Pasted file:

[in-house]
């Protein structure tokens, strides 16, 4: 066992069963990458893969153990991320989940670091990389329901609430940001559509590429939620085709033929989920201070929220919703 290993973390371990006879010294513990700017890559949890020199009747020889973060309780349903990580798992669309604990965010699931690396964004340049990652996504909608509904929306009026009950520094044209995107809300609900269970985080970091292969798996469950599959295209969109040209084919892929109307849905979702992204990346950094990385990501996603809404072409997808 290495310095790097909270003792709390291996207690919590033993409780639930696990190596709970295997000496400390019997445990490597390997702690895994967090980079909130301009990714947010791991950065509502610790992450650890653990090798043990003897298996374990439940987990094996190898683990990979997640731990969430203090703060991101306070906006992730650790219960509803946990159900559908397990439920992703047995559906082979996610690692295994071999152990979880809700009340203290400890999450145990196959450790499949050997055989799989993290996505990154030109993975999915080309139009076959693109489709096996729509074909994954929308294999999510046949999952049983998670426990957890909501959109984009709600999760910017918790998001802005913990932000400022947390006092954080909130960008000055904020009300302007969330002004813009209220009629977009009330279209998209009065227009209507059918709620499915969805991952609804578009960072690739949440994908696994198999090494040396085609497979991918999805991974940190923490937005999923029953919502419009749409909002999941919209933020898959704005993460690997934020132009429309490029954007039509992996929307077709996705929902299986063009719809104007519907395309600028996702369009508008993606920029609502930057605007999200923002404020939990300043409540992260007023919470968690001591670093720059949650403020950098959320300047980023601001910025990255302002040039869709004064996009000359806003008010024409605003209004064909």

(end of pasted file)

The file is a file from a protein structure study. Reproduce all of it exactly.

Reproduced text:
[in-house]
């Protein structure tokens, strides 16, 4: 066992069963990458893969153990991320989940670091990389329901609430940001559509590429939620085709033929989920201070929220919703 290993973390371990006879010294513990700017890559949890020199009747020889973060309780349903990580798992669309604990965010699931690396964004340049990652996504909608509904929306009026009950520094044209995107809300609900269970985080970091292969798996469950599959295209969109040209084919892929109307849905979702992204990346950094990385990501996603809404072409997808 290495310095790097909270003792709390291996207690919590033993409780639930696990190596709970295997000496400390019997445990490597390997702690895994967090980079909130301009990714947010791991950065509502610790992450650890653990090798043990003897298996374990439940987990094996190898683990990979997640731990969430203090703060991101306070906006992730650790219960509803946990159900559908397990439920992703047995559906082979996610690692295994071999152990979880809700009340203290400890999450145990196959450790499949050997055989799989993290996505990154030109993975999915080309139009076959693109489709096996729509074909994954929308294999999510046949999952049983998670426990957890909501959109984009709600999760910017918790998001802005913990932000400022947390006092954080909130960008000055904020009300302007969330002004813009209220009629977009009330279209998209009065227009209507059918709620499915969805991952609804578009960072690739949440994908696994198999090494040396085609497979991918999805991974940190923490937005999923029953919502419009749409909002999941919209933020898959704005993460690997934020132009429309490029954007039509992996929307077709996705929902299986063009719809104007519907395309600028996702369009508008993606920029609502930057605007999200923002404020939990300043409540992260007023919470968690001591670093720059949650403020950098959320300047980023601001910025990255302002040039869709004064996009000359806003008010024409605003209004064909």